Don Coggin, correspondent of Time, U. S. A. reporting from Dacca wrote:
“Before long, howitzer, tank, artillery and rocket blasts rocked half a dozen scattered sections of Dacca. Tracers arched over the darkened city. The staccato clatter of automatic weapons were punctuated with grenade explosions and tall columns of black smoke towered over the city. In the night came the occasional cry of Joi Bangla “(victory to Bengal) followed by a burst of machine gun fire” (Time, April5).
Saturday Review, edited by Norman Cousins, reported:
“A machine gun was installed on the roof of the terminal building at Sadarghat, the dock area of old Dacca. On March 26, all civilians within range were fired upon. After the massacre, the bodies were dragged into buses, some were burned. Some were dumped into the Buriganga river, adjacent to the terminal,” (Saturday Review, May 22).
Quoting reports from British citizens who were evacuated from Dacca few days after the start of the military operations, Guardian, United Kingdom, April 5 wrote
Another British eyewitness account described how troops in Dacca shot nine professors, their families, and 21 students in one of the University resident buildings, Similar attacks were alleged to have taken place in three halls.
At TantiBazar, troops surrounded the area and set fire to the bamboo and thatch houses in an area of a quarter of square mile where thousands lived. Women and children who attempted to flee were machine-gunned and bayoneted.
“Two small Hindu villages ( Ramna Kali Mandir) on the infield of the Dhaka horse-racing tract (near the central district) were surrounded by the army and every man, woman and child was massacred. Three days later, a heap of bodies three feet high, remained where they fell when they were machine-gunned.”
Not only in Dhaka, But also in Chittagong, Mymensingh, Sylhet, Jessore, Khulna, Dinajpur, Pabna and Kushtia as well as in scores of villages, Yahya Khan’s west Pakistani army committed such atrocities on hundreds and thousands of Bangali women. Even old women and literally kids of twelve years were not spared. All foreign Correspondents have testified to this horrible rape of Bangali womanhood. Robert Payne describes scenes of systematic mass slaughter around Dacca (Dhaka) that, while not explicitly “gendered” in his account, bear every hallmark of classic gender-selective roundups and gendercidal slaughters of non-combatant men:
In the dead region surrounding Dacca, the military authorities conducted experiments in mass extermination in places unlikely to be seen by journalists. At Hariharpara, a once thriving village on the banks of the Buriganga River near Dacca, they found the three elements necessary for killing people in large numbers: a prison in which to hold the victims, a place for executing the prisoners, and a method for disposing of the bodies. The prison was a large riverside warehouse, or go down, belonging to the Pakistan National Oil Company, the place of execution was the river edge, or the shallows near the shore, and the bodies were disposed of by the simple means of permitting them to float downstream. The killing took place night after night. Usually the prisoners were roped together and made to wade out into the river.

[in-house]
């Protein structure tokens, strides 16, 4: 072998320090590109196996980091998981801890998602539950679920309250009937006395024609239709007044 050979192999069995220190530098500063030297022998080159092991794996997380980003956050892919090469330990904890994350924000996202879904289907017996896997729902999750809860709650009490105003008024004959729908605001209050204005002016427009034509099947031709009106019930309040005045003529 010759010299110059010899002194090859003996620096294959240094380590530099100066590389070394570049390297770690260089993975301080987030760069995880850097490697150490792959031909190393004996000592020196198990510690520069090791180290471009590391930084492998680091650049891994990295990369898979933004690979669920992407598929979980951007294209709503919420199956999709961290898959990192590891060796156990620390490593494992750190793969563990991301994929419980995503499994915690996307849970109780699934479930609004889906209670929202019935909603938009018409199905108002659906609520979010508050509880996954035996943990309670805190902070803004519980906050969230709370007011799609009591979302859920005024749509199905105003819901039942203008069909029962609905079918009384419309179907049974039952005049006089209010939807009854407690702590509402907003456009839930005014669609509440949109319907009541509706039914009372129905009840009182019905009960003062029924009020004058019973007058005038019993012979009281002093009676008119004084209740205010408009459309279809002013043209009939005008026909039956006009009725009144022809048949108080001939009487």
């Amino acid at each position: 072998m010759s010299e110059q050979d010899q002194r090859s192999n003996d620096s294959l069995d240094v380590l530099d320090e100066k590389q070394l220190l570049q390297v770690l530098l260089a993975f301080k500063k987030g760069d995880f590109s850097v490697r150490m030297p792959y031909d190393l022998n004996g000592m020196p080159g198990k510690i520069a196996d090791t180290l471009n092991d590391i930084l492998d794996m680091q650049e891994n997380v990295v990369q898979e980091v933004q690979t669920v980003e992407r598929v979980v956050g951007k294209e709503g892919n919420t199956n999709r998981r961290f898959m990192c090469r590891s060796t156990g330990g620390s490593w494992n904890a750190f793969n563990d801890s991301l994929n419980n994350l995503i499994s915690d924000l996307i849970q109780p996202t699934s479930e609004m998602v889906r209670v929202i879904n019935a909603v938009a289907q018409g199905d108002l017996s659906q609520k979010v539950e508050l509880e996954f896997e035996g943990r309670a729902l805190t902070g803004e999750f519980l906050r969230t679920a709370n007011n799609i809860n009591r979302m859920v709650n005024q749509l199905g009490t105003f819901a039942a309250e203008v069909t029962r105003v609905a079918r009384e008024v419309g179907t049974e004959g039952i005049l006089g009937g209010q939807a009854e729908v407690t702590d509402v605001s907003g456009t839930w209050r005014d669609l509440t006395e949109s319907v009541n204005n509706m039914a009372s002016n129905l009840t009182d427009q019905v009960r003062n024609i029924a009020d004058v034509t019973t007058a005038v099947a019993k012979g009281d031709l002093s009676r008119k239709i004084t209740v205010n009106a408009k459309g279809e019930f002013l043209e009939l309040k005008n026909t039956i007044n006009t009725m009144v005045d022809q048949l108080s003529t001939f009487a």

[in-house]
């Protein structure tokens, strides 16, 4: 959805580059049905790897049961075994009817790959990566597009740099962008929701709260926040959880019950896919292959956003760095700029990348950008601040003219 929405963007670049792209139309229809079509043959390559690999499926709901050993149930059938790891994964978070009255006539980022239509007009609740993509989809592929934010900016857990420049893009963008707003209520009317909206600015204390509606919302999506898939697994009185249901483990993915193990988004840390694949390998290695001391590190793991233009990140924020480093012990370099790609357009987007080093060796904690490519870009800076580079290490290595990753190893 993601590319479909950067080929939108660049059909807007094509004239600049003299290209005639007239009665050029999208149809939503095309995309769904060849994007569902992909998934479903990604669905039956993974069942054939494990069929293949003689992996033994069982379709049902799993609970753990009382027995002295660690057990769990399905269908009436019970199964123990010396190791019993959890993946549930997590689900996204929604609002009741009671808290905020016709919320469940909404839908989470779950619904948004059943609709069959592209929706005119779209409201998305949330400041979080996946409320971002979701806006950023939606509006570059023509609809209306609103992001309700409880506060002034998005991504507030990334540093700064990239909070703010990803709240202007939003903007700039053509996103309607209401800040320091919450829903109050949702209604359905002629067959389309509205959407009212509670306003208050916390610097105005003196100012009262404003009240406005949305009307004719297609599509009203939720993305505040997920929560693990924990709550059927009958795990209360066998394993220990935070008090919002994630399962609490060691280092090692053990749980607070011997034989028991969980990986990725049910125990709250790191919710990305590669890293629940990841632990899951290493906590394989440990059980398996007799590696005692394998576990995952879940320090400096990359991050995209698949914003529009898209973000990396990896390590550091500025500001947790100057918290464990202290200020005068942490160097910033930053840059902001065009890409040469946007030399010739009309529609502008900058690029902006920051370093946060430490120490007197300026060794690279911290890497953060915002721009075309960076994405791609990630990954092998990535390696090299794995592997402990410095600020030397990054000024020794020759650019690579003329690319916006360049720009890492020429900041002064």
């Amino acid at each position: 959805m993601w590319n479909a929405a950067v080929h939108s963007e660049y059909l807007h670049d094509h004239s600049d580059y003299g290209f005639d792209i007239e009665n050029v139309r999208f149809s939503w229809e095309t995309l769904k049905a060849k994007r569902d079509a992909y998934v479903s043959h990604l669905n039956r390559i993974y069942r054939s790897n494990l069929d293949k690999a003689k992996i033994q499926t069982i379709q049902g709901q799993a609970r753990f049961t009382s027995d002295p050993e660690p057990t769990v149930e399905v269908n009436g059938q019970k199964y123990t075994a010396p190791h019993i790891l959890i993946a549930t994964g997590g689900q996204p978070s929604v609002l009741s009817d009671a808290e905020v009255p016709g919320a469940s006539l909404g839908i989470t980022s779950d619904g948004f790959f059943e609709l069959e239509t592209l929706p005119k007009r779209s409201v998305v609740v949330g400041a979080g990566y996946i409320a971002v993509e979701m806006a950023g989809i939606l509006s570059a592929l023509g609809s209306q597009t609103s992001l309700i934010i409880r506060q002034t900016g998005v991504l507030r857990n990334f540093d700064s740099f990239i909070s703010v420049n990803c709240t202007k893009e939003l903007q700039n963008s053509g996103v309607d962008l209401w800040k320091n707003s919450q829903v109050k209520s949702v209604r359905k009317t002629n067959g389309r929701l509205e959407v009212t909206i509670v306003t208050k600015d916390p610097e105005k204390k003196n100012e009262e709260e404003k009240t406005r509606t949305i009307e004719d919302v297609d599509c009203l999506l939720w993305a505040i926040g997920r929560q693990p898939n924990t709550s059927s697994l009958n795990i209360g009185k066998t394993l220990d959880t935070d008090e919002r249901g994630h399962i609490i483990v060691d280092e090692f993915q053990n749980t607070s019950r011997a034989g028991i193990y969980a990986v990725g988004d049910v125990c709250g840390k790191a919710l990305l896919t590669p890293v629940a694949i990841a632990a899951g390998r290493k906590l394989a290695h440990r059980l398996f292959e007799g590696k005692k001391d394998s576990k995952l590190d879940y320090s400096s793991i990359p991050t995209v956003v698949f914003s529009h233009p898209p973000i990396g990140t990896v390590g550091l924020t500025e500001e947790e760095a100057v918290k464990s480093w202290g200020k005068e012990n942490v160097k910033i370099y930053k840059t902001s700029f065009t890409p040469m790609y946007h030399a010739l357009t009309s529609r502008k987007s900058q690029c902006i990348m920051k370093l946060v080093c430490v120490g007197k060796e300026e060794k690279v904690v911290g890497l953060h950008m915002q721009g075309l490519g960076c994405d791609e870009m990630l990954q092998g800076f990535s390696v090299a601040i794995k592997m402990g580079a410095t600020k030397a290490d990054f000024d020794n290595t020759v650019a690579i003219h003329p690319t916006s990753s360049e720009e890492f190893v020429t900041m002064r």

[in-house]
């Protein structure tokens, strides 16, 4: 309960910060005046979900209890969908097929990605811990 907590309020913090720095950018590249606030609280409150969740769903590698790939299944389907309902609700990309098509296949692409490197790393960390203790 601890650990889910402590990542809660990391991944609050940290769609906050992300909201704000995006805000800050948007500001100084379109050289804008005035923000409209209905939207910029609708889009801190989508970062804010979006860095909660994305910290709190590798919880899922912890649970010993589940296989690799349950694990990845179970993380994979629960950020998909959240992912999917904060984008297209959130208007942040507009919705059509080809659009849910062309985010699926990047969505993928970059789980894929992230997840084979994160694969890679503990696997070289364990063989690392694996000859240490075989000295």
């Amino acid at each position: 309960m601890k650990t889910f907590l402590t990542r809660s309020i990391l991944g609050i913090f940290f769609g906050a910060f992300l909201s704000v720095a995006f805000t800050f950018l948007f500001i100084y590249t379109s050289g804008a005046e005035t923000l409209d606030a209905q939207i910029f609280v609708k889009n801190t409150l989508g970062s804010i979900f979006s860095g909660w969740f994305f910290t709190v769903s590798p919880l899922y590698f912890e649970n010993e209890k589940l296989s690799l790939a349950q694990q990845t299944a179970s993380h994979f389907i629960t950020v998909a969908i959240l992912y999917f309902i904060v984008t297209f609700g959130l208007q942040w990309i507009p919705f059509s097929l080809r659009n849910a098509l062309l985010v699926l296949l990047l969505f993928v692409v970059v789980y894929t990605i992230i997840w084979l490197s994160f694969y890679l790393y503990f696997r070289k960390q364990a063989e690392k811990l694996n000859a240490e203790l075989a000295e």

They were in batches of six or eight, and in the light of a powerful electric arc lamp, they were easy targets, black against the silvery water. The executioners stood on the pier, shooting down at the compact bunches of prisoners wading in the water. There were screams in the hot night air, and then silence. The prisoners fell on their sides and their bodies lapped against the shore. Then a new bunch of prisoners was brought out, and the process was repeated. In the morning the village boatmen hauled the bodies into midstream and the ropes binding the bodies were cut so that each body drifted separately downstream. (Payne, Massacre [Macmillan, 1973], p. 55.)
It may be mentioned here that Shri Shri Ramna Kali Temple and Ma Anandamoyee Ashram were built on 2.22 acre land in Dhaka. This land is situated on the southern side of the then Race Course Ground (Presently Surawardi Garden) and on the opposite side of Bangla Academy. The Kali Temple was built by "Dasanagthi" group of people who were followers of Sankaracharyay. Swami Gopal Giri of Badri Narayan Joshi Math came to Dhaka about 500 years ago and first founded a monastery at Ramna says the historian Muntashir Mamun. At that time the monastery was known as " Kaatghar ". Subsequently, the main Temple was built here by Haricharan Giri.
This very Temple, built about 500 years ago, was destroyed on March 27, 1971 by the Pakistani invading army. Sreemath Swami Paramananda Giri was the temple priest when the Temple was destroyed. Although the Temple was built in the architectural style of Bengali Hindus, Islamic style was also noticed on the structure. 120 feet high peak extending over the second floor of the main Temple could be observed from far distant places. The peak of the Temple could be noticed as a landmark structure of Ramna in the well publicized photograph showing Bangabandhu Sheikh Mujibur Rahaman lecturing at vast public gathering on Race Course Ground on March 7, 1971.